The plaintiff strenuously argues that under the Fiduciaries Act of 1949, the substituted service is valid. We cannot agree. At the time the defendant administrator filed his certificate under the Fiduciaries Act of 1949, this suit had not been filed. Moreover, this suit has not arisen out of, or by reason of, the exercise of any powers of the fiduciary within this state, nor did it arise out of the performance or nonperformance of any of his duties as such fiduciary within this state. This suit arose out of an automobile accident which occurred prior to the death of the decedent.
Counsel contends that the defendant administrator has a duty toward the Pennsylvania tort claimant as a creditor; that he has been guilty of nonperformance of that duty and is, therefore, amenable to the Pennsylvania courts. Until plaintiff reduces the tort claim to judgment, it can hardly be said that he is more than a potential creditor toward whom the defendant administrator would owe no active duty. Ordinarily, an administrator will determine that it is his duty to resist an unliquidated tort claim, at least until judgment.
Statutes governing the service of process must be strictly construed, inasmuch as they are in derogation of the common law. Williams et ux. v. Meredith, Appellant, 326 Pa. 570, 572, 192 A. 924, 115 A.L.R. 890. We cannot extend the language used in the Fiduciaries Act of 1949 to authorize substituted service in this case.
As to substituted service on the defendant partnership, we are of the opinion that it is valid. The language of the Nonresident Motorist Act plainly applies to 'any nonresident * * * , being the operator or owner of any motor vehicle, who shall accept the privilege * * * of operating a motor vehicle, or of having the same operated, within the Commonwealth * * * .' (Italics supplied.)
Moreover, the statute was designed to effect service upon nonresidents against whom injured parties had claims.
We think the Legislature intended to include claims against nonresident partnerships who have cars operated within Pennsylvania upon partnership business and actually driven by a principal and owner of the business. Under such circumstances when an injury occurs the partnership may be liable and all of the partners may be liable jointly and severally for a partner's tort.
It appears that on the day of the accident partner Joseph Rigutto, on behalf of the defendant company, had accepted the privilege of using the highways of Pennsylvania when he undertook a trip from West Virginia to Pittsburgh upon partnership business in his own car.
The question is: Can the nonresident partnership be regarded as the 'operator' of this vehicle owned and driven by Joseph Rigutto? Within the plain language of the statute, and certainly within its intendment, this partnership became the 'operator' of the vehicle involved when, by a partner, it accepted the privilege 'of having the same operated, within the Commonwealth * * * .'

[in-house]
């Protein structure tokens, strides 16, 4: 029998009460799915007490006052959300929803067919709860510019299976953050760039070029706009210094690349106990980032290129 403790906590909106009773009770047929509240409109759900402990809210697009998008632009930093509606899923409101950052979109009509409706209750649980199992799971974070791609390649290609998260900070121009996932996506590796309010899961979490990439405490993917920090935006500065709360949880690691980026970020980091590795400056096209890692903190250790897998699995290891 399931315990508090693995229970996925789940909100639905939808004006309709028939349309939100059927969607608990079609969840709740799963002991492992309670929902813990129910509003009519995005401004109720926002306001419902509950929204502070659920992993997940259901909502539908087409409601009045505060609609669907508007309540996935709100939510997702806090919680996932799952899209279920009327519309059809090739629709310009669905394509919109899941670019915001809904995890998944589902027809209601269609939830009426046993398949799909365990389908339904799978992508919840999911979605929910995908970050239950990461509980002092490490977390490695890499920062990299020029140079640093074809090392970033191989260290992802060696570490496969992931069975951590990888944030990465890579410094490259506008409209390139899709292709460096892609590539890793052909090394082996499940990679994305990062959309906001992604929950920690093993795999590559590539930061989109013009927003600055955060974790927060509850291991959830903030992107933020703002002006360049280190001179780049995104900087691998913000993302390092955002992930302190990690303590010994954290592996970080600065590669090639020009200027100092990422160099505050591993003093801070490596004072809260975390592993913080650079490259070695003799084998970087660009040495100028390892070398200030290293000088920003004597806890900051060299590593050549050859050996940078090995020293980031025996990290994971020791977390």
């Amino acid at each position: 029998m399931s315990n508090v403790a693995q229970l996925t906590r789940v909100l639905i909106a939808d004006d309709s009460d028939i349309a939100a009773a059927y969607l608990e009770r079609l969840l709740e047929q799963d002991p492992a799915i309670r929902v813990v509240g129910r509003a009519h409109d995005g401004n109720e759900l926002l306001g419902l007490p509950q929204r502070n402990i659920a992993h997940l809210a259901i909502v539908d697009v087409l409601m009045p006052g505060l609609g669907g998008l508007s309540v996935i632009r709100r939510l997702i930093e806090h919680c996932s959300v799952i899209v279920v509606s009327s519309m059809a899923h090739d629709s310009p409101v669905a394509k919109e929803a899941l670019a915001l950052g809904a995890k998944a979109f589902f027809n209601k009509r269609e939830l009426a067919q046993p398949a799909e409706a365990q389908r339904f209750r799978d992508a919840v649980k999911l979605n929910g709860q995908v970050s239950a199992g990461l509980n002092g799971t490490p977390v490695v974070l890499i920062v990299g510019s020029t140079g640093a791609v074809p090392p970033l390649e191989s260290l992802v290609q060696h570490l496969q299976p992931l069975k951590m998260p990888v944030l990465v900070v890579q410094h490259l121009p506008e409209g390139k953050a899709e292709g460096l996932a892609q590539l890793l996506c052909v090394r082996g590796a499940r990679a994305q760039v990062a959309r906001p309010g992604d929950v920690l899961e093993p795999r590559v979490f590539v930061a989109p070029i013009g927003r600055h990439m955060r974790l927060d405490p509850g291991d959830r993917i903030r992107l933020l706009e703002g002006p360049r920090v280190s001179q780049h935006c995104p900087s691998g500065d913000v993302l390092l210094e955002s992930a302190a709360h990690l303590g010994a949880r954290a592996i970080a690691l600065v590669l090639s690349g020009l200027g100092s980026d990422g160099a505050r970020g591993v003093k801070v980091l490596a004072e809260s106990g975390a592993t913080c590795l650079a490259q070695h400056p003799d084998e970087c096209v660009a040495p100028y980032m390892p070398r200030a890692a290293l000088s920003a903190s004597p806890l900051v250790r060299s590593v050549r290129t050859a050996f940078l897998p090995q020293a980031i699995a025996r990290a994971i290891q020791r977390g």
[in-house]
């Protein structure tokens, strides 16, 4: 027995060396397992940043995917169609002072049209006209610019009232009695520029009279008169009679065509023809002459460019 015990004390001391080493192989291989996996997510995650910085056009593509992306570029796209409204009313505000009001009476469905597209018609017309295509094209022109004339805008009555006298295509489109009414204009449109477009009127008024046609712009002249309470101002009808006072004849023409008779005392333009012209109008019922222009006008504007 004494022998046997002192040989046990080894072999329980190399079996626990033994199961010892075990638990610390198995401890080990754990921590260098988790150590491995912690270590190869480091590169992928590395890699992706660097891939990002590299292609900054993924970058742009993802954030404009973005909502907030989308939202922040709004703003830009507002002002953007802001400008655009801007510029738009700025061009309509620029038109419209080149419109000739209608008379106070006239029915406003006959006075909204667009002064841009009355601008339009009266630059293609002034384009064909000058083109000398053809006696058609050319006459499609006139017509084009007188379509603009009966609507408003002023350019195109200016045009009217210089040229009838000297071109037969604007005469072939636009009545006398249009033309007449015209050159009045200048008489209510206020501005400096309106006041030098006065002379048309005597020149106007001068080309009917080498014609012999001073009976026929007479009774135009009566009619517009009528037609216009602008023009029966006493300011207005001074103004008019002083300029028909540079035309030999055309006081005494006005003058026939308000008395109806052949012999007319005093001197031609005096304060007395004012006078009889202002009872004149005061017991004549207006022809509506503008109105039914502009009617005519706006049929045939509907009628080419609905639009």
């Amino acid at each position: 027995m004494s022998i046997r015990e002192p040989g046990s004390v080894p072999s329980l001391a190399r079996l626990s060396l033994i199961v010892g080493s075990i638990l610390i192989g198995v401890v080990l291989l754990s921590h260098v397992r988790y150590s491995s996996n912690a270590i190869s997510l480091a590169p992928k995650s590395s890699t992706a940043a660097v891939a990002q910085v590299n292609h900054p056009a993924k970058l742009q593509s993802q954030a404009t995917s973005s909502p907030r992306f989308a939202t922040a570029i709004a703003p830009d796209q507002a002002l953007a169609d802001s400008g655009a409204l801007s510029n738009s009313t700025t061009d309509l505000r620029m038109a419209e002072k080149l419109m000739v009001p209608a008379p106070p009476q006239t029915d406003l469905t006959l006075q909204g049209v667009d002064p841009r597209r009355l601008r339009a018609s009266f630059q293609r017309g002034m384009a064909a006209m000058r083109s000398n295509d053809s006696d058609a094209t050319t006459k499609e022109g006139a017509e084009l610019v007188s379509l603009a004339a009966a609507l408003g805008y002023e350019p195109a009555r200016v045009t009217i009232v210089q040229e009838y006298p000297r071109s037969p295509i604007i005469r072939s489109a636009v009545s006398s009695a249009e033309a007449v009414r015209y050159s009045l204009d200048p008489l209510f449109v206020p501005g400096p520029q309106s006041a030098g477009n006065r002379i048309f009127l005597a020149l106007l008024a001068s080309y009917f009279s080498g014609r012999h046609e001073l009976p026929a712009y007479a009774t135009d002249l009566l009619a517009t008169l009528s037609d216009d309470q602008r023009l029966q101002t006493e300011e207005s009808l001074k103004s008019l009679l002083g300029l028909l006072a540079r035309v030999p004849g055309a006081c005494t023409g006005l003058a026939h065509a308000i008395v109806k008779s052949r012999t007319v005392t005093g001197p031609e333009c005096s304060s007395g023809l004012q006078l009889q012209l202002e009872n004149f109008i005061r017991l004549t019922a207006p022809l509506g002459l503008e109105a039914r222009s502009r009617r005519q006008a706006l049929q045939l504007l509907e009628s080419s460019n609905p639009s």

We examined the case
cited by the defendant. There the defendant corporation 'was the lessee of a vehicle which was being operated and driven by Schellhorn who was engaged on the * * * Company's business.' Schellhorn also owned the vehicle. He might have been an independent contractor. Nowhere in the opinion is he called an employee or agent. We are also aware of the cases
where the vehicles involved were owned and operated by employees of the defendant corporations. In all these cases service upon the corporations under the Nonresident Motorist Act was set aside.
The defendant partnership contends that in absence of a Pennsylvania Appellate Court decision, this court is bound by these Pennsylvania lower court decisions.
We concede that we would be bound by them if the instant case were in point, but it is not.
If, like a corporation, a partnership is considered an entity, of course it cannot physically drive a car. But, in Pennsylvania, subject to exceptions, 'a partnership is not recognized as an entity like a corporation, * * * it is not a legal entity having as such a domicile or residence separate and distinct from that of the individuals who compose it. It is rather a relation or status between two or more persons who unite their labor or property to carry on a business for profit.'
Thus when a nonresident partner drives his own car or that of a third person in Pennsylvania upon partnership business, this operation, in our opinion, is equivalent to operation by the nonresident partnership for the purpose of substituted service. A partner occupies a position of closer identity to his partnership than does a mere agent, servant or employee of a corporation.
Contra to the Pennsylvania lower court cases cited in the footnotes is the careful analysis of the problems of substituted service written in Goodrich-amram's Pennsylvania Procedure in the sections under Rule 2077. It is stated by this respected authority at Section 2077(a)-4: 'The Pennsylvania statute is clearly broader in scope than the form of statute stating that operation of a car shall make it applicable, since the Pennsylvania Act applies to the operator or owner of any vehicle operating or having the same operated in Pennsylvania. Because of this greater scope the Pennsylvania Act is not limited to the driver and should be construed to extend to any nonresident having a motor vehicle physically operated by another.'
At Section 2077(a)-13 it is said: 'The provision that the Act applies to one having a car operated shows that the Act is not restricted to the case of a non-resident physically operating his car, but includes a non-resident, who through an agent or employee, has a car operated within the state.'
This interpretation finds support in decisions from other jurisdictions having statutes similar to the Pennsylvania Act
and corroborates our view thereof.
The service of the summons and complaint on the Italian Terrazzo Mosaic Co., a partnership, is sustained.